What Does The Rotator Cuff Do?

Each muscle has a slightly different role to play in movement; subscapularis for example helps to abduct your arm, raising it over your head. This is the muscle most susceptible to injury for the average gym goer as the muscle runs through a small gap between bones known as the subacromial space. It can become inflamed or irritated if excessive abduction is performed, or if not warmed up effectively, and eventually causing impingement syndrome.

Infraspinatus can be quite tender when treated, but this is because it’s one of the easiest to palpate, and sits directly on top of the lower part of the scapula. The infraspinatus action is to laterally rotate the arm. An example of this would be performing breast stroke in swimming, or during a back swing in tennis. The infraspinatus will aid in pulling your arm out to the side through what we call external rotation. The Teres minor pairs up with infraspinatus functionally however has a slightly secondary function

Subscapularis muscle is much harder to reach, as it sits between your scapula and your ribs, this means for the therapist to have any palpation they will need to go under your shoulder blade. The primary sport that may affect it is boxing as the subscapularis function is to medially rotate the Humerus, contrasted with the infraspinatus. As a boxer performs most types of punches, the subscapularis will be doing a lot of work.

Stay On The Court This Summer

Hitting a tennis ball puts stress on specific joints, muscles, and tendons. Whether you’re serving or hitting a forehand, the mechanics involved in swinging a racquet can cause pain and discomfort. Tennis players need to assess the specific body parts that endure the most stress, and strengthen those muscles accordingly.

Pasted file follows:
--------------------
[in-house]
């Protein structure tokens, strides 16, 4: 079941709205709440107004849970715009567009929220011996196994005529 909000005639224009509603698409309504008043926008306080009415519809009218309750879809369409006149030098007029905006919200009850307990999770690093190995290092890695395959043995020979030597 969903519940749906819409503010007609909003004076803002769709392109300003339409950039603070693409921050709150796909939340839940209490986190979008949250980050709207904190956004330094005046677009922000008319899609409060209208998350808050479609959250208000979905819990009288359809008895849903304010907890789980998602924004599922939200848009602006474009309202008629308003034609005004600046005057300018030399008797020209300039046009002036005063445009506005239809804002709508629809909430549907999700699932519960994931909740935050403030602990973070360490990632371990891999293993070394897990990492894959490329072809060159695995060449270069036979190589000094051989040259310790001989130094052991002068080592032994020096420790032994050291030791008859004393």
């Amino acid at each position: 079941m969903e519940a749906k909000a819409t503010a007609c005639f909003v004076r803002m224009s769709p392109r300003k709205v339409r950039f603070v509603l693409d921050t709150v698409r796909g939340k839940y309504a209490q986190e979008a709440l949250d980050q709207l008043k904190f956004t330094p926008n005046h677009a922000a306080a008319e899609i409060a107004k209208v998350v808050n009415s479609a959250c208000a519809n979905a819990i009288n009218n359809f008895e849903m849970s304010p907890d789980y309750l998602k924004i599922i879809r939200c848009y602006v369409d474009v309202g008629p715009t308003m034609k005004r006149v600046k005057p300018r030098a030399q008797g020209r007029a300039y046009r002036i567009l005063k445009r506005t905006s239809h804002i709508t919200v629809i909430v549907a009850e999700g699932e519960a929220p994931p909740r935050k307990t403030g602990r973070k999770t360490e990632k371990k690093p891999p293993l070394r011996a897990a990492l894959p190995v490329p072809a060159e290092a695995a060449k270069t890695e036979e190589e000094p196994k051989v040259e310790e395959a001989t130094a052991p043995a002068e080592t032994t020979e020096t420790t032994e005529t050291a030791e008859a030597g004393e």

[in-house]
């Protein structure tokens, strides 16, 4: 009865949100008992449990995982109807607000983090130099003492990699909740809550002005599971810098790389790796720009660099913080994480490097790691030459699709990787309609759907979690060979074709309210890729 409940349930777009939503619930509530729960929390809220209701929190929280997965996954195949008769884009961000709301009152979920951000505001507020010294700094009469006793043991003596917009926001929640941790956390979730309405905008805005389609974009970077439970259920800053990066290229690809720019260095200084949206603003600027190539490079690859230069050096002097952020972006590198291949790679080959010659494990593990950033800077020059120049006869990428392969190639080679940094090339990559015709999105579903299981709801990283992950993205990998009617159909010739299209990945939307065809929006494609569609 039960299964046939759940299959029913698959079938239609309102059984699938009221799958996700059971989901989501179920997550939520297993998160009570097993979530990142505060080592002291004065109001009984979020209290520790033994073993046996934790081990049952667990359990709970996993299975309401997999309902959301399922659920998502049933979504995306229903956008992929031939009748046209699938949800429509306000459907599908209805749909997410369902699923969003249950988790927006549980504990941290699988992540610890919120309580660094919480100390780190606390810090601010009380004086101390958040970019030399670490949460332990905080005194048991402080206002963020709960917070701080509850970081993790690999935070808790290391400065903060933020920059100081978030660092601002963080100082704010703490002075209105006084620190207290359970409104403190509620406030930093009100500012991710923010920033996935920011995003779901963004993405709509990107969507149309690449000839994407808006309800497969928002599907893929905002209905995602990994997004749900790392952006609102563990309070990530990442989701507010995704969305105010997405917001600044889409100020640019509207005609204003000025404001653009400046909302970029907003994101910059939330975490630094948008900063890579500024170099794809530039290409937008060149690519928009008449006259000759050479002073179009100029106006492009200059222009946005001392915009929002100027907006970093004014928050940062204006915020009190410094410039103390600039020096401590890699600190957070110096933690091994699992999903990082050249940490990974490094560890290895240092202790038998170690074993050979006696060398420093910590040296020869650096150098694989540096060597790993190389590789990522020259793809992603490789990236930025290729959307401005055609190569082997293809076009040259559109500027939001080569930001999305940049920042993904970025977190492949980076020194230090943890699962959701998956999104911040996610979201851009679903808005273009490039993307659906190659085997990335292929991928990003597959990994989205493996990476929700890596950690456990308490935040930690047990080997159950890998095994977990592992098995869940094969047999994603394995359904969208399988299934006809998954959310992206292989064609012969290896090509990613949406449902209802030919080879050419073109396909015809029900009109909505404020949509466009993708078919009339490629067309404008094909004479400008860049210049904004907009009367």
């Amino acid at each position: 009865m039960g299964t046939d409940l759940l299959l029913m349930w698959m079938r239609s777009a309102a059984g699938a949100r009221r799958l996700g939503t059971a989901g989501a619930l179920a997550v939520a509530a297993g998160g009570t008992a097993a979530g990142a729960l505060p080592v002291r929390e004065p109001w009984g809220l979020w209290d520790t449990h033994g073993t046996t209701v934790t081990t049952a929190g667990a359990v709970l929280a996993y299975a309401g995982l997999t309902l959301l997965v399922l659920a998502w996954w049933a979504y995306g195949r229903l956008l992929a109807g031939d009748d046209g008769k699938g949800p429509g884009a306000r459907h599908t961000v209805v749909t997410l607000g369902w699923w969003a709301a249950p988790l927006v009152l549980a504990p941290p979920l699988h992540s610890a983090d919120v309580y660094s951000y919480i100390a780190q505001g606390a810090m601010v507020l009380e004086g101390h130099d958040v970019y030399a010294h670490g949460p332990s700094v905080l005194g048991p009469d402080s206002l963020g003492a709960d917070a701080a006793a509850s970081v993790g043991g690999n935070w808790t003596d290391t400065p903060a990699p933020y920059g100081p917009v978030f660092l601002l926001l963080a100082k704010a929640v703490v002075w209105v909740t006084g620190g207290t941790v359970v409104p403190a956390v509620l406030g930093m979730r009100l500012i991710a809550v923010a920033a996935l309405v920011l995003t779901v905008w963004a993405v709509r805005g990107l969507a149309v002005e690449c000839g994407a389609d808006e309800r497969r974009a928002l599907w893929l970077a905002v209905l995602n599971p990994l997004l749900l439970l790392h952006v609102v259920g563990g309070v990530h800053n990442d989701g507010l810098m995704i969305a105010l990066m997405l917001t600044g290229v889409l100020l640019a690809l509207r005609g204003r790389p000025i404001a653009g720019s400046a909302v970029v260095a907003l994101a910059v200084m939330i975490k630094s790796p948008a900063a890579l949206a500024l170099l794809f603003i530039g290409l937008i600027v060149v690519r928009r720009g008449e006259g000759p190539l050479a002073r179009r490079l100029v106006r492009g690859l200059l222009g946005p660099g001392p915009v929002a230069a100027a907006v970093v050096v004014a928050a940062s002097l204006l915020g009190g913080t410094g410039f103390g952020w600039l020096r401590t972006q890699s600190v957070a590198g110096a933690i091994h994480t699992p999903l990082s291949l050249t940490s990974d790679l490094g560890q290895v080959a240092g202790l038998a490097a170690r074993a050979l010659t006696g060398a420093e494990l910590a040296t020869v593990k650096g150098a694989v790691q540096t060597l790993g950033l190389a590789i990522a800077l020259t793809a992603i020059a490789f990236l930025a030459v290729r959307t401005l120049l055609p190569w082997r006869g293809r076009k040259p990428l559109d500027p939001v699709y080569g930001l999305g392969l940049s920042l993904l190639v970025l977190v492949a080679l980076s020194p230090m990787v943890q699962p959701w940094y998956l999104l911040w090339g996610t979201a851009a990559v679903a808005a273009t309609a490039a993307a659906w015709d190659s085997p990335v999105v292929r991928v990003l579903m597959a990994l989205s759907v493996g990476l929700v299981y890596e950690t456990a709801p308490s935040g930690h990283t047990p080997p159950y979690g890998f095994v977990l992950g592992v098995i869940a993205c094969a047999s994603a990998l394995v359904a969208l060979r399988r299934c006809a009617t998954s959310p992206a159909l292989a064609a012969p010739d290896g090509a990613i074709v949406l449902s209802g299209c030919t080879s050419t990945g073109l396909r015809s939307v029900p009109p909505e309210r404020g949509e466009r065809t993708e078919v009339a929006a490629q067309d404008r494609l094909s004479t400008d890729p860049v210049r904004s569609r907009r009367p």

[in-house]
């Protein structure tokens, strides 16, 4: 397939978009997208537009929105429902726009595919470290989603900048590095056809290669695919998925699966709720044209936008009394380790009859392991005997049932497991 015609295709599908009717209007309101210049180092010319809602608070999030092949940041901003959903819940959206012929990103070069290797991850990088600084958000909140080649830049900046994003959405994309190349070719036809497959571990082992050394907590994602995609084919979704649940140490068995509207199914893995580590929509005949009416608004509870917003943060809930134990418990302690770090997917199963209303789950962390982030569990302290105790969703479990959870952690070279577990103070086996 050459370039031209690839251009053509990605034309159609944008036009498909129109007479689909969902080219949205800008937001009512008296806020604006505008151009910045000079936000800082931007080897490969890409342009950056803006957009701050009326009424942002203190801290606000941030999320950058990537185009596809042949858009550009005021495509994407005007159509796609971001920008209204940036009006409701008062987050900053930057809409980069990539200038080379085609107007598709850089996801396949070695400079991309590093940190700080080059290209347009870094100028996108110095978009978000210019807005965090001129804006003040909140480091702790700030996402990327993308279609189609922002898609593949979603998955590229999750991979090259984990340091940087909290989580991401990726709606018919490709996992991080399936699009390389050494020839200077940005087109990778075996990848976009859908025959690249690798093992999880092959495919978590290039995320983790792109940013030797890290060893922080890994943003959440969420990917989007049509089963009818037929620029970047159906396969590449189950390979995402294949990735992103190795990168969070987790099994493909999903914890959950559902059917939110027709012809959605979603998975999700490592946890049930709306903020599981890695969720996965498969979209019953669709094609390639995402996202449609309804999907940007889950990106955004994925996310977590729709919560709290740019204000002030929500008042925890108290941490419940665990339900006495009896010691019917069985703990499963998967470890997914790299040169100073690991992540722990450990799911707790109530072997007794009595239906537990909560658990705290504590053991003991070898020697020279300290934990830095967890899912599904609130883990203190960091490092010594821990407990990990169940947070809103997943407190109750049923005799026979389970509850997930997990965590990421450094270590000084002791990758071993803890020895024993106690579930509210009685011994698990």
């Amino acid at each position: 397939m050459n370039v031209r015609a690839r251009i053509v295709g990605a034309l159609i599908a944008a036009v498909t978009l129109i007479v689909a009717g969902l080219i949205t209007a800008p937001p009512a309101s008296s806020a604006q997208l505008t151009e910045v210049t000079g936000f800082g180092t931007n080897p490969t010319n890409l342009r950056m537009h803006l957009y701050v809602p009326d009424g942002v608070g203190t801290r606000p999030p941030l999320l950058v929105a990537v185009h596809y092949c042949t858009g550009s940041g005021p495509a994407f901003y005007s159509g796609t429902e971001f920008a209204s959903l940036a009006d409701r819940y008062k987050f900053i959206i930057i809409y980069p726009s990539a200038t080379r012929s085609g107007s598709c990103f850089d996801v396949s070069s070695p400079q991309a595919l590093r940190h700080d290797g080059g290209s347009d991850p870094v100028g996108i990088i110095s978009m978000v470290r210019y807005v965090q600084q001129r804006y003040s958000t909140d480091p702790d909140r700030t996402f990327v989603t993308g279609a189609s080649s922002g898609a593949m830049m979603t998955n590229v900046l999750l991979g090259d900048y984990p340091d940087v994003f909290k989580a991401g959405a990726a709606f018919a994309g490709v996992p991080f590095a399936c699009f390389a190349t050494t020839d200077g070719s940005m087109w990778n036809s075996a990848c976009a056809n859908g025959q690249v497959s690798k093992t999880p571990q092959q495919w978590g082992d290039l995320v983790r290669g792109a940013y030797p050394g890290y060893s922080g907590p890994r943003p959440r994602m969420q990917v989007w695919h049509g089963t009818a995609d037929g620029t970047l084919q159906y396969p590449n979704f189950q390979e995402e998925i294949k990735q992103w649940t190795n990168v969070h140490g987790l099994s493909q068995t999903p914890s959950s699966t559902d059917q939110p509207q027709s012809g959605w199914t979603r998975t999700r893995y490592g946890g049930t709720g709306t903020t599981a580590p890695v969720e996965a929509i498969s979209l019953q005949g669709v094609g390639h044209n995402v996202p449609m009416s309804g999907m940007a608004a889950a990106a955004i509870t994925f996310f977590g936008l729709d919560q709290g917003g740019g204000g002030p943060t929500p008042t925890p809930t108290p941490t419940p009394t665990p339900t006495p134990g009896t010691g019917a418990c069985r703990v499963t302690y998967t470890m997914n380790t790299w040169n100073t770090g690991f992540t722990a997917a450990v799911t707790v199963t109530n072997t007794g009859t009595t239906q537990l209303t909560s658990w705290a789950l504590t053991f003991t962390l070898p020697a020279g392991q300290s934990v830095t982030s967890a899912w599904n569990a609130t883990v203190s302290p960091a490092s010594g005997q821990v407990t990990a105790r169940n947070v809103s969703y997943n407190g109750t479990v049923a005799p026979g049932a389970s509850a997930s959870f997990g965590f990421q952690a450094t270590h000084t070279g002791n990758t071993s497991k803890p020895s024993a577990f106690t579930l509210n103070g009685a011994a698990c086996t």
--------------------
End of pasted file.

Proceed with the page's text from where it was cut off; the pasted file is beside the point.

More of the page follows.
Most tennis injuries result from overuse. Players continually use the same muscles, and they can eventually breakdown over time through these consistent repetitive forces. The shoulder joint is among the most commonly affected body parts for tennis players. To avoid such injuries, you need to target and strengthen your shoulder muscles making sure that there are no weaknesses or imbalances causing incorrect joint movement.

Do not over-focus on the nature of the injury, while ignoring the mechanism of the injury:

When you’re talking about cuff injuries, in most cases the problem didn’t originate with the cuff itself, but much of late-stage rehab will involve rotator cuff strengthening. If you’re a tennis player, or involved in any other sport that puts a great deal of strain directly on the cuff, then that approach makes some sense. If your shoulder injury was the result of working out and lifting weights, this approach pretty much disregards the true mechanism of injury. 

Scapular stability and positioning is the common culprit. The muscles around your scapulae, such as trapezius and rhomboids, are enormous in comparison to the small rotator cuff muscles. If these muscles around your scapulae are weak and your scapulae are immobile, no amount of rotator cuff strengthening is going to be able to pick up their slack.

Structurally if you imagined putting a tennis ball on the top of a baseball bat, then turning it onto its side, that’s what the shoulder (glenohumeral joint) looks like. It heavily relies on ligaments, muscles and other structures to hold it in place.

London Marathon - All you need to know

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26.3 miles is a long way, but preparation can be a marathon in itself. What no one tells you when you sign up for a marathon is that the word “marathon” isn’t just a description of the endurance race you are going to run - In truth, the marathon journey is a lot longer than that and it involves a lot more than just running.